Wages in Australia aren’t really increasing…even with low unemployment.
In fact, Australian incomes haven’t really increased in almost 10 years.
Yet, while incomes haven’t grown, home prices have soared, especially in Sydney and in Melbourne. In the last five years, while wage growth has been falling, property prices grew by 32.5% according to Corelogic.
With low wage growth, Australian households have been tapping into debt to get into property. According to the Reserve Bank of Australia (RBA), mortgage household debt to income has increased from 120% to 140%.
The fact that properties kept on rising at a fast pace meant that many felt like they were sitting on a lot of money…so they spent more.
Now property prices are falling after some credit tightening and restrictions to investors. We are seeing some of the largest falls in Melbourne and Sydney.
With property prices easing, we may see other sectors also start to decline.
What Sectors Are Declining?
Well, slowing property prices are also affecting new car sales, for example.
As The Australian Financial Review (AFR) recently reported:
‘Aussie car sales fell 7.8 per cent in July versus the same month in 2017, data from the motor industry’s statistical service, VFACTS, showed. That was the worst monthly performance since June 2011.
‘The decline in sales has accelerated in recent months, tracking with the deteriorating property markets in Sydney and Melbourne. The monthly car sales figures, against the corresponding month in previous year, turned negative in April at 0.2 per cent, before recording falls of 2.1 per cent in May and 2.9 per cent in June. Then came July’s plunge.’
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According to Car Advice, the average age of vehicles in Australia is 10.1 years. With the largest proportion, 30%, being five years old or less.
In fact, that was one of the things that surprised me when I first moved to Melbourne, the large number of new cars on the street.
In the three years I have lived here I can probably count the number of rickety cars with one hand…a stark difference from Spain.
Yet it is not the number of new cars, but the amount of luxury brands too.
Park in a public parking in Melbourne and you will notice the Audis…Range Rovers…BMWs…Porsches…Mercedes…Teslas….and the occasional Toyota or Hyundai.
Take a look next time.
Luxury car sales in particular are starting to feel the drops in house prices.
For about 10 years, CommSec has been tracking an index of luxury cars. They track sales of 17 luxury brands like Audi, BMW, Porsche and Mercedes Benz.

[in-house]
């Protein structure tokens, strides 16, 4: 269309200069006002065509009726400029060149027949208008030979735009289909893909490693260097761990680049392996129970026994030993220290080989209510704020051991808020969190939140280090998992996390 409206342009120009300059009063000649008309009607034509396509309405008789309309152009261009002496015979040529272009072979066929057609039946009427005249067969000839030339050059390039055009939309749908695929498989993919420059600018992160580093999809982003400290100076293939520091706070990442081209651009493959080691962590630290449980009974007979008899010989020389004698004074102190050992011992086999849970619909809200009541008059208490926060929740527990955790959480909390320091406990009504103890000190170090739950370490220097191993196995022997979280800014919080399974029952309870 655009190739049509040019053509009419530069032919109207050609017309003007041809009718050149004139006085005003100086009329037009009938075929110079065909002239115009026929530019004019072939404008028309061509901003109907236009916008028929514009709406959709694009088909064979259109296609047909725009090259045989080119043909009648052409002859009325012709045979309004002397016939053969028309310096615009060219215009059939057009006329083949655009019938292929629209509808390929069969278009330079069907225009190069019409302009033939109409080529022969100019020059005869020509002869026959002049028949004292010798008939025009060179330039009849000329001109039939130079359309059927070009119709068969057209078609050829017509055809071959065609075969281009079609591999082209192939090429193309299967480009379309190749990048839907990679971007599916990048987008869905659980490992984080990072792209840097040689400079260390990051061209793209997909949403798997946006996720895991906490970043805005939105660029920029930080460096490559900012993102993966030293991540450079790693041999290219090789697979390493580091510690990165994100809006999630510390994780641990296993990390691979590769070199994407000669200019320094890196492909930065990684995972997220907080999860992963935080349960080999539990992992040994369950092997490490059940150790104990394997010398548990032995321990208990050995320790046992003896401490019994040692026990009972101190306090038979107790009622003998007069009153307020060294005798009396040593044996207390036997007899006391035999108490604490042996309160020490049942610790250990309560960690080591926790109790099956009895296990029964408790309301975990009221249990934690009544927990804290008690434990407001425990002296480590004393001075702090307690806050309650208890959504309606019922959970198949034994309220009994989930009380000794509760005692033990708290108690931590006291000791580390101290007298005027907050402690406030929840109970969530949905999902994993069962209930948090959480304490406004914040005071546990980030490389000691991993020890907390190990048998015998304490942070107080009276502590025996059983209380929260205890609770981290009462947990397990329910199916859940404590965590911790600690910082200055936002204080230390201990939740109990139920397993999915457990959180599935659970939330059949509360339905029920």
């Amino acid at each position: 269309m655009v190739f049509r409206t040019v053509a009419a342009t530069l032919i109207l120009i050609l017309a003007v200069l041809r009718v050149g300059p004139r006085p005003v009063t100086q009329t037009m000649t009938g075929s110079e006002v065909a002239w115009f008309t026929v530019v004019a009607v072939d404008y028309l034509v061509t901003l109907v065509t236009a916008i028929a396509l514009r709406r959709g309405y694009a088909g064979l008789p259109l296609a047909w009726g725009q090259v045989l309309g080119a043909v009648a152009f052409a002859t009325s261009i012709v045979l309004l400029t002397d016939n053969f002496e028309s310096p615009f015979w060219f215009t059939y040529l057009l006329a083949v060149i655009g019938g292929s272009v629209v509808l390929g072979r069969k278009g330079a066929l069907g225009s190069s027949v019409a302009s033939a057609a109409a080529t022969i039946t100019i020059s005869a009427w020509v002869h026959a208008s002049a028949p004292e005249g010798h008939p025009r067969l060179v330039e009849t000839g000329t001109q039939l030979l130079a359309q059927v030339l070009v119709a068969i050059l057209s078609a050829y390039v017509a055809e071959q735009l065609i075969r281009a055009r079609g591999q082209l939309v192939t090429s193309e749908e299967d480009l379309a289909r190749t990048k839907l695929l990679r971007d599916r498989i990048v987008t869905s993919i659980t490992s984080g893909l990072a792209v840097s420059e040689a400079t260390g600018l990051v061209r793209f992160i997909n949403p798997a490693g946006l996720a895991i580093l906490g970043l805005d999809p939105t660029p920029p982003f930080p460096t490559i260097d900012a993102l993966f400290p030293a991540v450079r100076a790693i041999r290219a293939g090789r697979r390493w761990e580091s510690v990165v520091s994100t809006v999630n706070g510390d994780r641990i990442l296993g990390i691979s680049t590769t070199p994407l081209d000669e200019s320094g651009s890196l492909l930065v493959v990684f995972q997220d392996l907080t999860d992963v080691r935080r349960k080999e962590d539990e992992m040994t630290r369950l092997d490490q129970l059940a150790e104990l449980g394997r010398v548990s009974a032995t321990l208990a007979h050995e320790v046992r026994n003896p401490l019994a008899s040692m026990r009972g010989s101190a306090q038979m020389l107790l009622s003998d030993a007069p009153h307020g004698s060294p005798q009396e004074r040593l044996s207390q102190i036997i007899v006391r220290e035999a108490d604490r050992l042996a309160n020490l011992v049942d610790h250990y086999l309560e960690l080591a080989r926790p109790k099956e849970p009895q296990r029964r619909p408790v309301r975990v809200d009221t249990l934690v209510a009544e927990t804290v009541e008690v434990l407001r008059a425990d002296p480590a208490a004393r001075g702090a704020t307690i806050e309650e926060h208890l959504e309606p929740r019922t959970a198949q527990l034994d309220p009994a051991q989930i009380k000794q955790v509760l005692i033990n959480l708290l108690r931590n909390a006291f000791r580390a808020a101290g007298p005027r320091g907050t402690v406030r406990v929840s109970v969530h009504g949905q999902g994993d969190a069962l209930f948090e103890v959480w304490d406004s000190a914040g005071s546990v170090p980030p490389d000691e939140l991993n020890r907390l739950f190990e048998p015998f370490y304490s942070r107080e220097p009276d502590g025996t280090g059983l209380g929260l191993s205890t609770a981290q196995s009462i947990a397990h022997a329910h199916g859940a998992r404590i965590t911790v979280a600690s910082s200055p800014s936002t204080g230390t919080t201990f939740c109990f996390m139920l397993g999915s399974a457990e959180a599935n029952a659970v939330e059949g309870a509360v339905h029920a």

The Link Between Luxury Cars and Property Sales…
As they have noticed while tracking the index, sales of luxury cars have moved alongside home prices for quite some time now. That is, when home prices increase luxury car sales increase, and the opposite has also been true.
As they wrote:
‘When luxury car sales are in retreat you can bet that home prices aren’t far behind. That has been the case since the early 1990s. And indeed that’s the case now. Improved affordability allowed Aussies to upgrade their rides.’
And, as they found in their recent Economic Insight, luxury car sales and home prices are slowing at the same time as property prices. After peaking in December 2016, luxury car sales have fallen by almost 11%.
As they continued:
‘But the gap between wage and price growth has narrowed. And home prices are no longer soaring in key population centres like Sydney and Melbourne. So both the new vehicle market and housing market are slowing at the same time. And the “top-end” of both markets are leading the slowdown.’
The slowdown in home prices is affecting vehicle sales, but be sure it will slowly start to trickle into other related industries.
Real estate agencies, construction, electronics, housewares, you name it. And it could snowball to affect the employment rate.
What could happen next?
Well, no one can say for sure, but it doesn’t look good.
Supply in the property market is increasing.
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According to data from SQM, listings in Sydney are 23.5% higher and in Melbourne they are 11% higher than a year ago.
Construction is also still going strong. As Corelogic noted in their recent report:
‘Unit construction remains well above average across most states, and is at record highs across Victoria and South Australia and only marginally below the record high in New South Wales.’
Wage growth is staying put but costs of living are increasing. We are seeing oil prices go up. We may even see an increase in food prices because of the current drought.
With home prices declining, slow wage growth and costs of living rising we could start to feel the pinch.
Editor, Markets & Money
PS: Author and economist Harry Dent thinks the next economic upheaval is at our doorstep…and has a chilling warning for Australia in his new book Zero Hour. To find out more click here.